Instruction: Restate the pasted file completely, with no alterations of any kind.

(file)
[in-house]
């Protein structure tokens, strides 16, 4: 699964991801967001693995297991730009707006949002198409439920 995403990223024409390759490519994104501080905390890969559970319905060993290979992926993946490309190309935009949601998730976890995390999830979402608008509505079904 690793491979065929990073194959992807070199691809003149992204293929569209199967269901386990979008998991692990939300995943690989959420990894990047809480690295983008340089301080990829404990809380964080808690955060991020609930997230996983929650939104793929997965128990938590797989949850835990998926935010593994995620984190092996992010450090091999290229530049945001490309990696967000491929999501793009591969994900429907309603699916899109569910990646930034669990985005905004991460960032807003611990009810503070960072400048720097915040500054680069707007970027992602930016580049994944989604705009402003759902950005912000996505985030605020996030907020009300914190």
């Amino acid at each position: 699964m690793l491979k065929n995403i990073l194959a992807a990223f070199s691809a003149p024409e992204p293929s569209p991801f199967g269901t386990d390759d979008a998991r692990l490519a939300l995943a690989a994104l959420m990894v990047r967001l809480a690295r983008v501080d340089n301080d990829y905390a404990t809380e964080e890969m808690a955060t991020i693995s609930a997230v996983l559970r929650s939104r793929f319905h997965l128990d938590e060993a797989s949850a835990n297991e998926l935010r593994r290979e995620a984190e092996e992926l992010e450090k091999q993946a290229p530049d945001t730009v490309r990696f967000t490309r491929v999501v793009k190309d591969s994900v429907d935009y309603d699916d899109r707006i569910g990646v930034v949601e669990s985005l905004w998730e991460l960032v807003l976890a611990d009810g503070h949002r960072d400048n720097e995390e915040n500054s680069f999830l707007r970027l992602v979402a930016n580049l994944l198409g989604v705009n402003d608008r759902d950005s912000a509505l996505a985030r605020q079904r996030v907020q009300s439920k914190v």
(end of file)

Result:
[in-house]
């Protein structure tokens, strides 16, 4: 699964991801967001693995297991730009707006949002198409439920 995403990223024409390759490519994104501080905390890969559970319905060993290979992926993946490309190309935009949601998730976890995390999830979402608008509505079904 690793491979065929990073194959992807070199691809003149992204293929569209199967269901386990979008998991692990939300995943690989959420990894990047809480690295983008340089301080990829404990809380964080808690955060991020609930997230996983929650939104793929997965128990938590797989949850835990998926935010593994995620984190092996992010450090091999290229530049945001490309990696967000491929999501793009591969994900429907309603699916899109569910990646930034669990985005905004991460960032807003611990009810503070960072400048720097915040500054680069707007970027992602930016580049994944989604705009402003759902950005912000996505985030605020996030907020009300914190």
């Amino acid at each position: 699964m690793l491979k065929n995403i990073l194959a992807a990223f070199s691809a003149p024409e992204p293929s569209p991801f199967g269901t386990d390759d979008a998991r692990l490519a939300l995943a690989a994104l959420m990894v990047r967001l809480a690295r983008v501080d340089n301080d990829y905390a404990t809380e964080e890969m808690a955060t991020i693995s609930a997230v996983l559970r929650s939104r793929f319905h997965l128990d938590e060993a797989s949850a835990n297991e998926l935010r593994r290979e995620a984190e092996e992926l992010e450090k091999q993946a290229p530049d945001t730009v490309r990696f967000t490309r491929v999501v793009k190309d591969s994900v429907d935009y309603d699916d899109r707006i569910g990646v930034v949601e669990s985005l905004w998730e991460l960032v807003l976890a611990d009810g503070h949002r960072d400048n720097e995390e915040n500054s680069f999830l707007r970027l992602v979402a930016n580049l994944l198409g989604v705009n402003d608008r759902d950005s912000a509505l996505a985030r605020q079904r996030v907020q009300s439920k914190v």